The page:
Rabbi Sandy Sasso, ordained in 1975, the first woman rabbi in the Reconstructionist movement, opened her remarks with a quote from a Mary Oliver poem: “Pay attention. Be astonished. Tell the story. ” It was a panel organized to honor the memory of Rabbi Regina Jonas, the first woman in history to be ordained a rabbi. Participating were the modern pioneers, the first women to be ordained in their respective movements, each of whom told her story. Rabbi Sally Priesand, ordained in 1972 by HUC-JIR ; Rabbi Amy EIlberg, ordained in 1985 by JTS, Rabbi Jacqueline Tabick, ordained in 1975 by Leo Baeck College, Rabbi Alina Treiger, Germany’s first modern woman rabbi, ordained at the Geiger institute in Berlin in 2010, which coincided with the 75th anniversary of Jonas’ ordination; and, on the phone from Jerusalem because Ben Gurion airport had been closed due to the escalating conflict with Gaza, Rabba Sara Hurwitz, ordained in 2009, the first woman to be ordained by an Orthodox institution. In the audience were other European women rabbis serving in Germany and Poland as well as the first woman rabbi in Israel, Rabbi Kinneret Shiryon. I was part of the delegation of women and men from the United States organized by the American Jewish Archives and the Jewish Women’s Archives – rabbis, Jewish scholars, lay leaders.

The next day we traveled to Terezin where we dedicated a plaque to the memory of Rabbi Jonas as part of the US Commission for the Preservation of America’s Heritage Abroad and the Hebrew Union College. It reads:

” ‘ to be blessed by God means to give wherever one steps in every life situation blessing, kindness, faithfulness…’

Regina Jonas (1902-1944) the first woman rabbi in history, spoke these words in a sermon at Terezin . Born in Berlin, Jonas was ordained in 1935. She served the Jewish community of Berlin in a rabbinical capacity from1937 through November 1942 when she was deported to Terezin. With extraordinary spiritual strength, she continued to preach uplifting sermons,give lectures and provide pastoral care to her fellow prisoners.In October 1944, she was deported to Auschwitz, where she was murdered.”

The ceremony concluded with El Maleh Rachamim chanted in her memory. It asked that the soul of Ha Rav Malka Reyna bat Ze’ev Wolf v’ Sarah find perfect peace. It was the first time that prayer was sung for her. You could feel her soul soar.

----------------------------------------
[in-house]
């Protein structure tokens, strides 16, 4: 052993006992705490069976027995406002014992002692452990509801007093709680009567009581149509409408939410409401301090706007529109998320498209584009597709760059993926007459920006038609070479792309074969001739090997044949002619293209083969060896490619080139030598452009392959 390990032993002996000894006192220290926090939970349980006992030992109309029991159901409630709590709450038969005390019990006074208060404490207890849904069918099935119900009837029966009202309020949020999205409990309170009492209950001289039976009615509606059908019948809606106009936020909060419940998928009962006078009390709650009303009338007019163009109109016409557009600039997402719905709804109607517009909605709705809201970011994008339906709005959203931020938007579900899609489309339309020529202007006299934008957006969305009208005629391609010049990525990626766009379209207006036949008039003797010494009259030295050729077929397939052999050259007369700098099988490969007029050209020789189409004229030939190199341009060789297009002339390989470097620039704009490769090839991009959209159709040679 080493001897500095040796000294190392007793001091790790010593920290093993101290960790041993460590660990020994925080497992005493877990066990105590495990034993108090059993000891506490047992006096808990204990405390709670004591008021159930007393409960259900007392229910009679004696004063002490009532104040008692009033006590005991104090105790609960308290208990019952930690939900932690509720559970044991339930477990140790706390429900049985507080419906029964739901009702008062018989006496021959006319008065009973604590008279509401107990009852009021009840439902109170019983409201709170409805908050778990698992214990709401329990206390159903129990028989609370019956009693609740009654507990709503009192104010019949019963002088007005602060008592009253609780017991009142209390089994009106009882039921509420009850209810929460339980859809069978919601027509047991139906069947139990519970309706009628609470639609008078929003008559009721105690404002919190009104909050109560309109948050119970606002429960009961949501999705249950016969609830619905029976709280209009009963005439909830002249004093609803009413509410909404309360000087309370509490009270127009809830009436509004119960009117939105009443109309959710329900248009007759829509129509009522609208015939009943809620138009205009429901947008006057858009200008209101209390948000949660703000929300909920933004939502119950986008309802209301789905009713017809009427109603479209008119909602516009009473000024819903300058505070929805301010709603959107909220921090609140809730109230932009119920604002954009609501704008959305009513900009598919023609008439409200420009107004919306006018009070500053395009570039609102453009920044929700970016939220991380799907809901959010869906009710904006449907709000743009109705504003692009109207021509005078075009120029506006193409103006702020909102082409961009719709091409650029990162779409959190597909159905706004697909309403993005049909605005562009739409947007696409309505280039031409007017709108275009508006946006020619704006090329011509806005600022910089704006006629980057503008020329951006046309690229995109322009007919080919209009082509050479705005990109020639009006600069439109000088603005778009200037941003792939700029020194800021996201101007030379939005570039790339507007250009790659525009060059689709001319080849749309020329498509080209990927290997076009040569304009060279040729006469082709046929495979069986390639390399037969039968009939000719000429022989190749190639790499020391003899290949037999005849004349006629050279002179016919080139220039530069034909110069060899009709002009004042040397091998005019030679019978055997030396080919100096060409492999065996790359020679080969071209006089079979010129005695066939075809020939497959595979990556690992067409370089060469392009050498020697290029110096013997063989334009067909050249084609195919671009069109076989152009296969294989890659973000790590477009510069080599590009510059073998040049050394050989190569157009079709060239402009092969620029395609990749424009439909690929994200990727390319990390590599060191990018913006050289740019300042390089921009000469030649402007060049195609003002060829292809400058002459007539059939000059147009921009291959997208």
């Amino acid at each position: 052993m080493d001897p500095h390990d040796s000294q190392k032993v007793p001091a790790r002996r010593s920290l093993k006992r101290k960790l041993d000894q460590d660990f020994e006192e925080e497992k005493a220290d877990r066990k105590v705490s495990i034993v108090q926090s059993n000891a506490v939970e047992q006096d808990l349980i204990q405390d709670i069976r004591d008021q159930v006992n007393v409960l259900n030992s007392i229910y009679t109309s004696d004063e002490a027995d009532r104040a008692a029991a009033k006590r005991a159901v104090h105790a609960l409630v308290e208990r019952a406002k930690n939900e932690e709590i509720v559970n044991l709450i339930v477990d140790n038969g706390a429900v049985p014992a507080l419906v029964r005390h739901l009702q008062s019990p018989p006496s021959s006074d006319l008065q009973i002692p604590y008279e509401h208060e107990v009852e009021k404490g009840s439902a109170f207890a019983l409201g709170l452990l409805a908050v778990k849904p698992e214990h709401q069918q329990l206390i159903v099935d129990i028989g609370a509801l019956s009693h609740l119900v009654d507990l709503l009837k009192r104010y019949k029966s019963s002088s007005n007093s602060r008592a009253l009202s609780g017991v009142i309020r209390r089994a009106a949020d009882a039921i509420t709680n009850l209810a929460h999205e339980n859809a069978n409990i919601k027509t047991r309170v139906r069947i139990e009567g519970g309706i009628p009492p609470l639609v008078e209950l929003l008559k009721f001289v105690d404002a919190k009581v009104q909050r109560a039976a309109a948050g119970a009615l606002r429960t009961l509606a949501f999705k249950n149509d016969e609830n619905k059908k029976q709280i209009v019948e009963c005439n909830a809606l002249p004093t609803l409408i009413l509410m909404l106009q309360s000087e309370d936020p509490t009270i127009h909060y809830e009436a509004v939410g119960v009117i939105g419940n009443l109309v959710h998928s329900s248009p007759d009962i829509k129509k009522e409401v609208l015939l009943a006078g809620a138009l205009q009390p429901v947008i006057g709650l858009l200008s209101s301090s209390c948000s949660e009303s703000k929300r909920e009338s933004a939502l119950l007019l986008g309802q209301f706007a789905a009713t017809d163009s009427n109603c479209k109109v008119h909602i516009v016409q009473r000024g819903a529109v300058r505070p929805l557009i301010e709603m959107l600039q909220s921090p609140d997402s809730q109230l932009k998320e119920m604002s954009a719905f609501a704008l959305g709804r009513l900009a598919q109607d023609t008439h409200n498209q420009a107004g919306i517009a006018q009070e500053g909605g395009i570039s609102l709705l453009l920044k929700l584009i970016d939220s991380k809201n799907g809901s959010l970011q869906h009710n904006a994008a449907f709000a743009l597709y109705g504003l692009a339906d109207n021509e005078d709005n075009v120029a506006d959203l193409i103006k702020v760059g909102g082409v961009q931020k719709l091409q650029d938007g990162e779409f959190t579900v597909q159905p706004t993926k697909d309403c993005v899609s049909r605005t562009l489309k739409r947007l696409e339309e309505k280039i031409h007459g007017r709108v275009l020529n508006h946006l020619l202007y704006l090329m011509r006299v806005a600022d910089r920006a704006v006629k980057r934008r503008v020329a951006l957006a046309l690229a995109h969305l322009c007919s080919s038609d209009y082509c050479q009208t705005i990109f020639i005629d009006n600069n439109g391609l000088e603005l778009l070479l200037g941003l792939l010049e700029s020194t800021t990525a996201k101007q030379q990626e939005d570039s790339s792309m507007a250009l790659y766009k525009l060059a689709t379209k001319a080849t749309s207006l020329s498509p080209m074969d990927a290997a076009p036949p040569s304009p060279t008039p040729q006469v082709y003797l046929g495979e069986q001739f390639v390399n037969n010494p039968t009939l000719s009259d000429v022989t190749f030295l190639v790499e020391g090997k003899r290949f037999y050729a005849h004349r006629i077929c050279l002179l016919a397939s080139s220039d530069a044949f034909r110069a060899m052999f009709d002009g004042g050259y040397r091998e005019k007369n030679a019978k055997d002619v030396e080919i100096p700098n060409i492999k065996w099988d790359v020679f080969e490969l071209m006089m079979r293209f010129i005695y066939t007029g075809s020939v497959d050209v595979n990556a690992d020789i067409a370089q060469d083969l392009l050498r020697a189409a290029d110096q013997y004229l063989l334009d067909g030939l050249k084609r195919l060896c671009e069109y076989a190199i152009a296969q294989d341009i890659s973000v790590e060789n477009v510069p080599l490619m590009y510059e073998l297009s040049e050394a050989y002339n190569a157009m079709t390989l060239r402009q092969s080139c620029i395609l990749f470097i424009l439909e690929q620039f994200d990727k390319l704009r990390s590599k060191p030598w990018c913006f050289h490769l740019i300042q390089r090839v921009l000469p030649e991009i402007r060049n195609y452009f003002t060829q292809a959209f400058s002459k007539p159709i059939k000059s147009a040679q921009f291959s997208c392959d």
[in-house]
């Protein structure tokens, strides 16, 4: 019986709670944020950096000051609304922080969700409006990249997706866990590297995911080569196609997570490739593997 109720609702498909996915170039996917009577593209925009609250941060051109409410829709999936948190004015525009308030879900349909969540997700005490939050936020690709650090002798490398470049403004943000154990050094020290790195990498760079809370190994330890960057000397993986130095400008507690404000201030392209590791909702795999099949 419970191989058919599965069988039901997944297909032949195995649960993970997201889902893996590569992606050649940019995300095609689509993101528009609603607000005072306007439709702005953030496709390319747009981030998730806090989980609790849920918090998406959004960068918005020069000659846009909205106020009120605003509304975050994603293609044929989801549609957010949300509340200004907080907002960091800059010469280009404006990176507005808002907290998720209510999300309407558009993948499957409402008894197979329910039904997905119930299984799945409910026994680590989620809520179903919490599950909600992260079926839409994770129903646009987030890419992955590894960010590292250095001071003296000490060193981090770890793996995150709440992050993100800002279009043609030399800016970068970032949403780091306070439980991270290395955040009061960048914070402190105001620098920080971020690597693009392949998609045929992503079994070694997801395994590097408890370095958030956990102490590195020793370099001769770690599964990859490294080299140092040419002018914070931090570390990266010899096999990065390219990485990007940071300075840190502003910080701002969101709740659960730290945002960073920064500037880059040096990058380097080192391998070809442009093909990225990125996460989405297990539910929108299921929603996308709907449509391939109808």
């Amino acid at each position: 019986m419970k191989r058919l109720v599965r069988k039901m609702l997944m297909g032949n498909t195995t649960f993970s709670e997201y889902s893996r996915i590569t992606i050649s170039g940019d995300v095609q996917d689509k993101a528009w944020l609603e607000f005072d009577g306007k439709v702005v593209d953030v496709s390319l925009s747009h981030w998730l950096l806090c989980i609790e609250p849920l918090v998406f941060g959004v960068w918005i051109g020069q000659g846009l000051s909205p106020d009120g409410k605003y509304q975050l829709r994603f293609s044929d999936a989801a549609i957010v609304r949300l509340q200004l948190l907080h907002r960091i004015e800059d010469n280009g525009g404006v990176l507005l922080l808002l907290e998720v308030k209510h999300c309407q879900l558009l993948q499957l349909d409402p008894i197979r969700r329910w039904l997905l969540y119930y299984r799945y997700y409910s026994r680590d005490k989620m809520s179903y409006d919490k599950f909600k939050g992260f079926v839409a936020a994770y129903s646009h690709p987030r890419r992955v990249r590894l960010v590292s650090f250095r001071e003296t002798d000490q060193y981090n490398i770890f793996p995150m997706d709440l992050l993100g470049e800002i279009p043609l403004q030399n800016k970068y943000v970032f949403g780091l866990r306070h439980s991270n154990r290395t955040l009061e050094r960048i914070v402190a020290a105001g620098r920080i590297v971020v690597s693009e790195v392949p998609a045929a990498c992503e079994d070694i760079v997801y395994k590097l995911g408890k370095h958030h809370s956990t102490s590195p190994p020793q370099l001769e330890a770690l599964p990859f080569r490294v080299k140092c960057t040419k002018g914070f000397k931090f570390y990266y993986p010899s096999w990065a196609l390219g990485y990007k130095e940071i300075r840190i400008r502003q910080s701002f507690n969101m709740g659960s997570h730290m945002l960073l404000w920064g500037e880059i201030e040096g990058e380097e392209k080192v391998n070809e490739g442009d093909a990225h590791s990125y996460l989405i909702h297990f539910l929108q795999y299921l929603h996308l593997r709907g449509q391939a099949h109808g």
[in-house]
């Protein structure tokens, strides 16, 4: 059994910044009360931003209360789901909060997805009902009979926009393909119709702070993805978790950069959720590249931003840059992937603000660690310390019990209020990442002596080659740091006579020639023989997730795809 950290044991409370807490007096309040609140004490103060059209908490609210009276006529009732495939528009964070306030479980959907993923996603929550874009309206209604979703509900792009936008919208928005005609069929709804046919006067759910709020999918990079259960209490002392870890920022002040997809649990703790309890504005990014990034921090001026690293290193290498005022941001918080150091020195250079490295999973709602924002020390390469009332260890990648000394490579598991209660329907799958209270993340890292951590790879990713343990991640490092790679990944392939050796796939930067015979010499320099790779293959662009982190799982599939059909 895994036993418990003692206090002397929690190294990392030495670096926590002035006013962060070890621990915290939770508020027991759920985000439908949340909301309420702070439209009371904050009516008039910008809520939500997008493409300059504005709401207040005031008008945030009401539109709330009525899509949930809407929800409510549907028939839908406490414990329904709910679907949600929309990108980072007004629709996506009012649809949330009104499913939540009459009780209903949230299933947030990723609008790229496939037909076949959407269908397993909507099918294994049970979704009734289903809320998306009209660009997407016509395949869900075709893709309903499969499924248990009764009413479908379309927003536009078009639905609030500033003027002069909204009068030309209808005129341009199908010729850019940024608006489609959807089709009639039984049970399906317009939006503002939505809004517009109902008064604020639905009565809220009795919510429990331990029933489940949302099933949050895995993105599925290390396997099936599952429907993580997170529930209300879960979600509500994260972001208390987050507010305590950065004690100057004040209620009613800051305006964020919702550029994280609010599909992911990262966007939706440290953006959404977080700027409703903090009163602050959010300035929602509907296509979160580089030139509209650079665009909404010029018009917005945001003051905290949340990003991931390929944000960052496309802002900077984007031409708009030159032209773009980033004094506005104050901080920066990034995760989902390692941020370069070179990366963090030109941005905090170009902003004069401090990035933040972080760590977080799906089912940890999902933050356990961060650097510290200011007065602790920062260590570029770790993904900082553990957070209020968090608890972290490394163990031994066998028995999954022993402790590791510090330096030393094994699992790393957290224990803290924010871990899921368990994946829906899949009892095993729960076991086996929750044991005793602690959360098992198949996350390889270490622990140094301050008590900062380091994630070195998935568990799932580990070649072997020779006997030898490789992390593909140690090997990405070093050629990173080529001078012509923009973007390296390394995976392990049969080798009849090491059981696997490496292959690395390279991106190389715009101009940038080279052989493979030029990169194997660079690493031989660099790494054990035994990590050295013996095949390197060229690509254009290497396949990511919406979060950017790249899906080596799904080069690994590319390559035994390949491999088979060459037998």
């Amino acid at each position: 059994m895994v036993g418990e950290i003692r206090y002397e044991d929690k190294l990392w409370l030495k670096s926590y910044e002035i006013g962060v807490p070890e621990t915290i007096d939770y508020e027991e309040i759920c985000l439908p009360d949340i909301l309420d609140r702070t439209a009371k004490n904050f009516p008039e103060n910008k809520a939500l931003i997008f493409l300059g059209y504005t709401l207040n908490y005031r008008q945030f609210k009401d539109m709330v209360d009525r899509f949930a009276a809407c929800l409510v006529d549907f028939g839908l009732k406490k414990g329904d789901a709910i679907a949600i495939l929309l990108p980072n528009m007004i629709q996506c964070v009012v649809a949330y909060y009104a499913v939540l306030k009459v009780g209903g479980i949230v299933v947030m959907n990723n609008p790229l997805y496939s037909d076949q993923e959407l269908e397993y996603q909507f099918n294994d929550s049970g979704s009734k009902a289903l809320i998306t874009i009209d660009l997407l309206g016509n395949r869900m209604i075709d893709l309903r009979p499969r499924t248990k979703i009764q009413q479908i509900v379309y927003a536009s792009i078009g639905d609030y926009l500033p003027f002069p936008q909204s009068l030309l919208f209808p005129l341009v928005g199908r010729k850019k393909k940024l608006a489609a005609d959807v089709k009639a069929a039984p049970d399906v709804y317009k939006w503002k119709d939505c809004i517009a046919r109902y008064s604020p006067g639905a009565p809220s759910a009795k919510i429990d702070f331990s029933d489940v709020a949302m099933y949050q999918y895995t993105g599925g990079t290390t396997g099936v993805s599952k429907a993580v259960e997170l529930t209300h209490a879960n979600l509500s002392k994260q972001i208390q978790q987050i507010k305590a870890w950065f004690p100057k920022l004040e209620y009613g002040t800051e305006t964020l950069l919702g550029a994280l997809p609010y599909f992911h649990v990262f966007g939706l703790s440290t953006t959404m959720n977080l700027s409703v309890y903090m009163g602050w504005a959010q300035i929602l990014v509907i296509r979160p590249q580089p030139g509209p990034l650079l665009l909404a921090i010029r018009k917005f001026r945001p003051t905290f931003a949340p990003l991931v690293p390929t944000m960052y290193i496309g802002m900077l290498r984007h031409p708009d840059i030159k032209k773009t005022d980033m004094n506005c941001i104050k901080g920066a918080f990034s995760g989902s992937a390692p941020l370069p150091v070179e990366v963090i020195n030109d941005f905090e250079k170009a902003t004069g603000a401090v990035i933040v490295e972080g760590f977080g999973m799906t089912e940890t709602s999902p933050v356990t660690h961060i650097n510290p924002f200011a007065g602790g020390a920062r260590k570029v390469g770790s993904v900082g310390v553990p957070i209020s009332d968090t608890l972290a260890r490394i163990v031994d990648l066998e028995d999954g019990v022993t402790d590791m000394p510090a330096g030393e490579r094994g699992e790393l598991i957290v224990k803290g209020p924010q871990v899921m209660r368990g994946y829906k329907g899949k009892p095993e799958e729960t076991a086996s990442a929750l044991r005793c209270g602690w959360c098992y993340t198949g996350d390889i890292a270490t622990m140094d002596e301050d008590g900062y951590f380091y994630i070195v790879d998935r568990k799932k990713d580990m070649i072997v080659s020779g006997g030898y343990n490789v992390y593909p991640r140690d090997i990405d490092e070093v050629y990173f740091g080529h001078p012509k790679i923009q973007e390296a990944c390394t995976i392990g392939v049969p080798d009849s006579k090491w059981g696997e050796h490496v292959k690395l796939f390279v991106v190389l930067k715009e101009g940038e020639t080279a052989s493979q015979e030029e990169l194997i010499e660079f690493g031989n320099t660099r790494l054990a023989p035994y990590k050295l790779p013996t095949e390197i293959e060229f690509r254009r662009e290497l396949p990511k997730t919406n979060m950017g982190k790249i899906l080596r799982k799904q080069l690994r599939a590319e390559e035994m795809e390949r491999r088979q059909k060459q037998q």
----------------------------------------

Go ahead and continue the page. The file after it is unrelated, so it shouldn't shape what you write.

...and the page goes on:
Why didn’t any of the rabbis or others who survived who knew her tell her story? Were they ambivalent about her because she was a woman? Were they just so focused on surviving the trauma of the Shoah that her story didn’t matter? We’ll never know. Her story only came to light after the fall of the Berlin Wall when her papers were discovered in an East German archive. We saw those papers. There are just a few, really, with a handful of pictures and a copy of her thesis entitled “ Can A Woman Be A Rabbi According to Halachic Sources? “ Among the papers is a ordination document written on behalf of the Liberal Rabbinic Association by its leader Rabbi Max Dienemann. Terezin has a few of her papers as well, including a handwritten list of the topics she lectured on in Terezin, including women in the Bible, women in the Talmud, and Jewish holidays and beliefs.

Each of us women rabbis have given talks with the same names…under such different circumstances.

All of the pioneer rabbis are standing on the shoulders of Rabbi Jonas. She had been totally alone, independently ordained, unsupported by most of the Jews around her. As I listened to the stories of these modern pioneers, I wondered: could Rabbi Jonas even have imagined us? Could she have imagined the rebirth of Jewish life in Europe and the role of so many young women rabbis in nurturing that renewal? Could she have imagined the flowering of Jewish scholarship from gifted women academics or the number of Reform, Conservative, Reconstructionist and, in the not so distant future, Orthodox woman rabbis? Could she have imagined the way feminism has totally transformed Jewish life so that women’s experience is no longer marginal and that women’s stories are fully part of the larger Jewish story?

The American Jewish Archives and the Jewish Women’s Archives are trying to determine the date of her death so we can say Kaddish for her. It is most likely the day or the day after she arrived at Auschwitz. At Temple Emanuel of Beverly Hills, we will read her name every year on her yartzeit. Her memory is a blessing.

Pay attention. Be astonished. Tell the story.